This extract from the ingenious and learned mythologist will enable the reader to form some idea of his sentiments on this subject.
But whatever disgust the grave historian may have conceived at this unsightly mixture of the marvellous and the probable, the poet needs not be offended at it. Fiction is his province. He may be allowed to expatiate in the regions of fancy without controul, and to introduce his fiery bulls and sleepless dragons without the dread of censure.
The Argonautic expedition has been the admired subject of the Greek and Roman poets from Orpheus, or rather from Onomacritus, who lived in the times of Pisistratus, to those of our author's imitators, who lived in the decline of the Roman empire. To weigh the merits of these ancient poets in the just scale of criticism, and to appropriate to each his due share of praise, is a task too arduous and assuming for an humble editor to engage in. Yet such is the partiality of translators and editors to their favourite; poets, that they wish, either to find them seated above their rivals and contemporaries on the summits of Parnassus, or, if possible, to fix them there. But vain are these wishes, unless the testimonies of the first writers of antiquity concur to gratify them. The reputation of Apollonius can neither be impaired nor enhanced by the strictures of Scaliger and Rapin: the judgment of Quintilian and Longinus may, indeed, more materially affect it. They have delivered their opinions on our author in the following words:
ἐπείτοιγε καὶ ἄπτωτος ὁ Ἀπολλώνιος ἐν τοῖς Ἀργοναύταις ποιητὴς ἆρ' οὖν Ὄμηρος ἂν μᾶλλον ἢ Ἀπολλώνιος ἐθέλοις γενέσθαι; Sect. xxxiii. Longin. de Sublim.
Non contemnendum edidit opus æquali quadam mediocritate. Quinctil. Inst. Orat. L. x. c. 1.
Unfortunately, as it should seem, for the Rhodian, these celebrated strictures wear the double face of approbation and censure. The praise that is conveyed under the term ἄπτωτος, that he no where sinks, is lost in the implication, that he is no where elevated. The expression, non contemnendum opus, apparently a flattering meiosis, is limited to its lowest sense by the subsequent observation, æquali quadam mediocritate. But we must not desert our poet even in this extremity; for, if imitation implies esteem and admiration, Apollonius's noblest eulogy will be found in the writings of Virgil. Those applauded passages in this poet, which are confessedly imitated from our author, may serve as a counterpoise to the sentence of the critics. Apollonius was Virgil's favourite author. He has incorporated into his Æneid his similies and his episodes; and has shewn the superiority of his judgment by his just application and arrangement of them.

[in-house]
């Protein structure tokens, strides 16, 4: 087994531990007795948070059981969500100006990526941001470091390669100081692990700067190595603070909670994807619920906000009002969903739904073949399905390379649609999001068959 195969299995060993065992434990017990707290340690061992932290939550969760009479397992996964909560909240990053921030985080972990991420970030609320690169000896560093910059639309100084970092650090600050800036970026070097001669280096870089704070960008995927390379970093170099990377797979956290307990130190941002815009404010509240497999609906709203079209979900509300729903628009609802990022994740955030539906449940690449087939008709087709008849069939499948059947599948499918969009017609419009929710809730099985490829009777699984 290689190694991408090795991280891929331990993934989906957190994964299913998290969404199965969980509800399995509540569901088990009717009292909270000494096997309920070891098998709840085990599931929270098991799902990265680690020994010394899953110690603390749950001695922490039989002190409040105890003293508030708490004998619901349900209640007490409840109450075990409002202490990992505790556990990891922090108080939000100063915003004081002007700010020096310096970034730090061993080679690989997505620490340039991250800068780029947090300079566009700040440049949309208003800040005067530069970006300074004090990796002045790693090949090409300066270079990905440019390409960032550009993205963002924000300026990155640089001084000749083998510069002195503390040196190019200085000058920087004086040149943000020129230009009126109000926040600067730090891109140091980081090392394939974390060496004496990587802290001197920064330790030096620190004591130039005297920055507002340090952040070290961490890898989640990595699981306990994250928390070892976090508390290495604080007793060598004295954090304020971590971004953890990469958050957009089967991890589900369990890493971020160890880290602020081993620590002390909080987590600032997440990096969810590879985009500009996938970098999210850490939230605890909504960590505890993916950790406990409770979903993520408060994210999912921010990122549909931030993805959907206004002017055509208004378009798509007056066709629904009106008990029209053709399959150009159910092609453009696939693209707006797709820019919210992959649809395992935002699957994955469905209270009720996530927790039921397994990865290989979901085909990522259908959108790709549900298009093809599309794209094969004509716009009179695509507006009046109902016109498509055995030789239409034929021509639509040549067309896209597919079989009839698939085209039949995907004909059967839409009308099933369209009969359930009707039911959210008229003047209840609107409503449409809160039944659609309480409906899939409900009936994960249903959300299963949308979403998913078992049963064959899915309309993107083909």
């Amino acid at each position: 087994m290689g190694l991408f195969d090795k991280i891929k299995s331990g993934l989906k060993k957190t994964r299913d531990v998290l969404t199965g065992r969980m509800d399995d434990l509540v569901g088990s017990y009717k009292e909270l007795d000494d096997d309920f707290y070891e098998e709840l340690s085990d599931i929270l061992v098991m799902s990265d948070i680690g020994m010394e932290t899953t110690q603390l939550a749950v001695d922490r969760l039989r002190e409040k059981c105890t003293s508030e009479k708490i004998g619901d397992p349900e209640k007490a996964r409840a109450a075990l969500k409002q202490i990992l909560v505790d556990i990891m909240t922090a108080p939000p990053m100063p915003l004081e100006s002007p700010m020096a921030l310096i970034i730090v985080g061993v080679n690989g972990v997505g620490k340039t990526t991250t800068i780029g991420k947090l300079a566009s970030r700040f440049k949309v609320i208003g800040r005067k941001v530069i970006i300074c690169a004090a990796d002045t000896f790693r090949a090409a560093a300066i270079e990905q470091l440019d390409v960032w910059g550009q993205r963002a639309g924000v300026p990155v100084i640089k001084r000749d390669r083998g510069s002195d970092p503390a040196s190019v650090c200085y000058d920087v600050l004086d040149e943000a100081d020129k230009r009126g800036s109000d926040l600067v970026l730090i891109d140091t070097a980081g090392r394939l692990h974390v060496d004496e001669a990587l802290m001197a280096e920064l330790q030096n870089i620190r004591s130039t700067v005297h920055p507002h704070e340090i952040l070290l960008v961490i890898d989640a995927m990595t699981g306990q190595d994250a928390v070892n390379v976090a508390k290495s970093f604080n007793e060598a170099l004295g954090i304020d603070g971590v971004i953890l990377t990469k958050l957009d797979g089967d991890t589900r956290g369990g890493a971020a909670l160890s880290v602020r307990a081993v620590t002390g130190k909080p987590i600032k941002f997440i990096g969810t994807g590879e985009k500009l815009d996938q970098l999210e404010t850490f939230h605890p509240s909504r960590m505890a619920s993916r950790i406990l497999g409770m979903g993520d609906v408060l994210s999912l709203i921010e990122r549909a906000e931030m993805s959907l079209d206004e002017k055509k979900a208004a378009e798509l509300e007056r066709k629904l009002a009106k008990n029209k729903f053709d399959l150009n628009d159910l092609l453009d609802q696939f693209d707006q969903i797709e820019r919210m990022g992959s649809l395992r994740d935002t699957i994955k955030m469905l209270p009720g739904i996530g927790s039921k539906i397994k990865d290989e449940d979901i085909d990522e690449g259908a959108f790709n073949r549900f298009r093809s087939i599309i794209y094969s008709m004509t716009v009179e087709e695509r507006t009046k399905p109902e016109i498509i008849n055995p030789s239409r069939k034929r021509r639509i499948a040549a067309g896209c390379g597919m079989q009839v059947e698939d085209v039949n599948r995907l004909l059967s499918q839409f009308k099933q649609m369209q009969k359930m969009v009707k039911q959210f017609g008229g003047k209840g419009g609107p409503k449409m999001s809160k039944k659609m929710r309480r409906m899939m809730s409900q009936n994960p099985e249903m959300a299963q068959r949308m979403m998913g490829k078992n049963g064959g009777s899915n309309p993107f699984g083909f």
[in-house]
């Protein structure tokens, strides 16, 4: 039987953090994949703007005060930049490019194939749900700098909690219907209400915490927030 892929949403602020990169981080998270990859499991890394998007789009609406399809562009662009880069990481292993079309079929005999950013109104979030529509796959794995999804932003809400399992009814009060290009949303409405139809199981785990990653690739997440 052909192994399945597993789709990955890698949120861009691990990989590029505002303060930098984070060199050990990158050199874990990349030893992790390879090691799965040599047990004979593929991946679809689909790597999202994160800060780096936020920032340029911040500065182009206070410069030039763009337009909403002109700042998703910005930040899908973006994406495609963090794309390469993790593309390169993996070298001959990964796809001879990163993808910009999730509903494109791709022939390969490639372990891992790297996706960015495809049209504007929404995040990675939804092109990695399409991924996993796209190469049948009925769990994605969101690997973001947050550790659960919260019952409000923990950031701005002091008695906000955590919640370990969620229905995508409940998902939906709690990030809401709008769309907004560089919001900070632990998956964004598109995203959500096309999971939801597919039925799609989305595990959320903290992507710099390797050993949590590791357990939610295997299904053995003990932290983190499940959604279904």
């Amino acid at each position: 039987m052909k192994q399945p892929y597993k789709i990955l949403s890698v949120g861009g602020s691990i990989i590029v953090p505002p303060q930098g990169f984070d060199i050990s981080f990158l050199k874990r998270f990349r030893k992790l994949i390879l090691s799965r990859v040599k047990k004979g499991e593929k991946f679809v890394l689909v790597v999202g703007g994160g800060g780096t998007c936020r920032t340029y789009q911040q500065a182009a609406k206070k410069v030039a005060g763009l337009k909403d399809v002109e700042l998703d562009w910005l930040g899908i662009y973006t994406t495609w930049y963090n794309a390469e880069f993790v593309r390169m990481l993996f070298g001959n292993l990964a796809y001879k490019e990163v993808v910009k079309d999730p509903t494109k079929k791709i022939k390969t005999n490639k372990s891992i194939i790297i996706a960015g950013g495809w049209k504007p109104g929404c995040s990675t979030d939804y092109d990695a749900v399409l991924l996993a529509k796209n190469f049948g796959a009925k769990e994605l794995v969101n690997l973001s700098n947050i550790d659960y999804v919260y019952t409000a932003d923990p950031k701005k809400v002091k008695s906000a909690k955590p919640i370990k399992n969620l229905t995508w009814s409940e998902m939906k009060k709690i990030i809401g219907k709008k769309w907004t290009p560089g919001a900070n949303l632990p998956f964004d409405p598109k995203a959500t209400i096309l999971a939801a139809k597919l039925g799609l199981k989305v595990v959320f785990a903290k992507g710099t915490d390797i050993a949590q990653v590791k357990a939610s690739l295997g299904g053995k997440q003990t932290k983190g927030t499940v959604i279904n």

But it is not the Mantuan poet only, who has fetched from this storehouse the most precious materials. Valerius Flaccus, who has made choice of the same subject with the Rhodian, has discovered through every part of his work a singular predilection for him. He is allowed to have imitated the style of Virgil with tolerable success; but he is indebted for the conduct of his poem chiefly to Apollonius. It is remarkable, that Quintilian, who has objected mediocrity to our author, has mentioned this his closest imitator in terms of the highest respect. Yet must it be confessed, that the genius of Flaccus seldom soars so high, as when it is invigorated and enlightened by the Muse of Apollonius.
But the admiration, in which this writer has been held by the Roman poets, did not expire with them. The rage of imitation, far from ceasing, has caught congenial spirits in every succeeding period; and the most approved passages in this elegant poem have been diffused through the works of the most admired moderns. It were needless to mention any others than Milton and Camoens. Milton's imitations of Apollonius are, many of them, specified in the notes inserted in Bishop Newton's valuable edition of all that writer's poetical works. Camoens, who has hitherto been known to the English reader only through the obscure and crude version of Fanshaw, has appeared of late greatly to advantage, in the very animated translation of Mr. Mickle. That the refined taste of Camoens was formed on the model of the Greek and Roman poets, is evident throughout the Lusiad; which abounds in allusions to the pagan mythology, and is enriched with a profusion of graces derived from the ancient classics. In the number of these it can be no disparagement to his poem to reckon Apollonius Rhodius; to the merit of whose work Camoens, if I misjudge not, was no stranger. The subject of the Portuguese poem bears a striking resemblance to that which our author has chosen. For the heroes both of Portugal and Greece traversed unknown seas, in pursuit of the wealth with which an unknown country was expected to supply them. Camoens not only alludes to Argo and her demigods, but seems particularly fond of drawing a comparison betwixt the heroes of his country and those of Thessaly.
Here view thine Argonauts, in seas unknown, &c.
B. i. p. 9.
With such bold rage the youth of Mynia glow’d,
When the first keel the Euxine surges plough'd;
When bravely venturous for the Golden Fleece,
Orac'lous Argo sail'd from wondering Greece.
B. iv. p. 172.